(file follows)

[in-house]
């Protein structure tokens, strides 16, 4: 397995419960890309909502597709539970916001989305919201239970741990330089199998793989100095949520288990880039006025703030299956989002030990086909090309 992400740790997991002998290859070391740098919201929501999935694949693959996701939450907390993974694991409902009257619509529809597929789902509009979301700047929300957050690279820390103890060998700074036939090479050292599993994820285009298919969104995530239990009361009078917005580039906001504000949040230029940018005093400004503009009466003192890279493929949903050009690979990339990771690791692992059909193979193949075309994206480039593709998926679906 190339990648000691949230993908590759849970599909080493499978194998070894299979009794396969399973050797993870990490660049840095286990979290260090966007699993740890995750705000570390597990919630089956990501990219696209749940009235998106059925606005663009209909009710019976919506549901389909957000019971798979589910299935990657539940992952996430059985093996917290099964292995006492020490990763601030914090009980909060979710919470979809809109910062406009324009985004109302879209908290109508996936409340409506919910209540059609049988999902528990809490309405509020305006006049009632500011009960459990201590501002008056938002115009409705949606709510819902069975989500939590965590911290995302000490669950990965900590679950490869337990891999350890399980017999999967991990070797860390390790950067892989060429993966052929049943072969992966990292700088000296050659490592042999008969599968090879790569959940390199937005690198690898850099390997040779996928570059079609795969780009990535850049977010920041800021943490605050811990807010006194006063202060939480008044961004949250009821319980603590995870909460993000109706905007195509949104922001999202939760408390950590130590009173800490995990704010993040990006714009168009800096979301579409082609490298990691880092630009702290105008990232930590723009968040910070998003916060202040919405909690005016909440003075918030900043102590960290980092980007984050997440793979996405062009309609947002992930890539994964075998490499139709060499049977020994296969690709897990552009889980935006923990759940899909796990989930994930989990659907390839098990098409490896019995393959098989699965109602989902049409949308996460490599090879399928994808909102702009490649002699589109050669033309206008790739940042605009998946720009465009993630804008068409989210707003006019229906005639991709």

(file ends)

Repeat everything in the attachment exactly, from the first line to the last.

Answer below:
[in-house]
């Protein structure tokens, strides 16, 4: 397995419960890309909502597709539970916001989305919201239970741990330089199998793989100095949520288990880039006025703030299956989002030990086909090309 992400740790997991002998290859070391740098919201929501999935694949693959996701939450907390993974694991409902009257619509529809597929789902509009979301700047929300957050690279820390103890060998700074036939090479050292599993994820285009298919969104995530239990009361009078917005580039906001504000949040230029940018005093400004503009009466003192890279493929949903050009690979990339990771690791692992059909193979193949075309994206480039593709998926679906 190339990648000691949230993908590759849970599909080493499978194998070894299979009794396969399973050797993870990490660049840095286990979290260090966007699993740890995750705000570390597990919630089956990501990219696209749940009235998106059925606005663009209909009710019976919506549901389909957000019971798979589910299935990657539940992952996430059985093996917290099964292995006492020490990763601030914090009980909060979710919470979809809109910062406009324009985004109302879209908290109508996936409340409506919910209540059609049988999902528990809490309405509020305006006049009632500011009960459990201590501002008056938002115009409705949606709510819902069975989500939590965590911290995302000490669950990965900590679950490869337990891999350890399980017999999967991990070797860390390790950067892989060429993966052929049943072969992966990292700088000296050659490592042999008969599968090879790569959940390199937005690198690898850099390997040779996928570059079609795969780009990535850049977010920041800021943490605050811990807010006194006063202060939480008044961004949250009821319980603590995870909460993000109706905007195509949104922001999202939760408390950590130590009173800490995990704010993040990006714009168009800096979301579409082609490298990691880092630009702290105008990232930590723009968040910070998003916060202040919405909690005016909440003075918030900043102590960290980092980007984050997440793979996405062009309609947002992930890539994964075998490499139709060499049977020994296969690709897990552009889980935006923990759940899909796990989930994930989990659907390839098990098409490896019995393959098989699965109602989902049409949308996460490599090879399928994808909102702009490649002699589109050669033309206008790739940042605009998946720009465009993630804008068409989210707003006019229906005639991709």